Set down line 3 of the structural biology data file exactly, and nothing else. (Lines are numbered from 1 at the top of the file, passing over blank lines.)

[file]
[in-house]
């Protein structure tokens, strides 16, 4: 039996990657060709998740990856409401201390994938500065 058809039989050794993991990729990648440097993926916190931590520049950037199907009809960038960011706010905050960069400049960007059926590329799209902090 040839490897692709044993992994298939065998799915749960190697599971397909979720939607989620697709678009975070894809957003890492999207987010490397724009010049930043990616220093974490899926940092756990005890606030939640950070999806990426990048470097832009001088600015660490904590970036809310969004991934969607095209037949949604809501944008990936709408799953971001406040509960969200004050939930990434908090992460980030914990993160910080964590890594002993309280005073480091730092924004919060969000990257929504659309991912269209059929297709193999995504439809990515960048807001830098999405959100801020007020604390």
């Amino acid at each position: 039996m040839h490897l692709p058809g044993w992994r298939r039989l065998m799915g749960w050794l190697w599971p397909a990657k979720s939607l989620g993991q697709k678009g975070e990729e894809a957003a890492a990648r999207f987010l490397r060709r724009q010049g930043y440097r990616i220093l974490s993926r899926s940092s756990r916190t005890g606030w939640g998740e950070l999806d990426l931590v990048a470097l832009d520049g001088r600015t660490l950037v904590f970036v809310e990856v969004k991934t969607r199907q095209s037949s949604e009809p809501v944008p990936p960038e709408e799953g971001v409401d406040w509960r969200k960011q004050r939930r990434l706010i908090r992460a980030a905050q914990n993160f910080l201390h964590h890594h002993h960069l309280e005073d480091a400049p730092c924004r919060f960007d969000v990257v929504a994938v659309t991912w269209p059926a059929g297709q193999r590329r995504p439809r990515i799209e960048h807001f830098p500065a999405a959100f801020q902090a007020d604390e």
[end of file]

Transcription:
């Amino acid at each position: 039996m040839h490897l692709p058809g044993w992994r298939r039989l065998m799915g749960w050794l190697w599971p397909a990657k979720s939607l989620g993991q697709k678009g975070e990729e894809a957003a890492a990648r999207f987010l490397r060709r724009q010049g930043y440097r990616i220093l974490s993926r899926s940092s756990r916190t005890g606030w939640g998740e950070l999806d990426l931590v990048a470097l832009d520049g001088r600015t660490l950037v904590f970036v809310e990856v969004k991934t969607r199907q095209s037949s949604e009809p809501v944008p990936p960038e709408e799953g971001v409401d406040w509960r969200k960011q004050r939930r990434l706010i908090r992460a980030a905050q914990n993160f910080l201390h964590h890594h002993h960069l309280e005073d480091a400049p730092c924004r919060f960007d969000v990257v929504a994938v659309t991912w269209p059926a059929g297709q193999r590329r995504p439809r990515i799209e960048h807001f830098p500065a999405a959100f801020q902090a007020d604390e």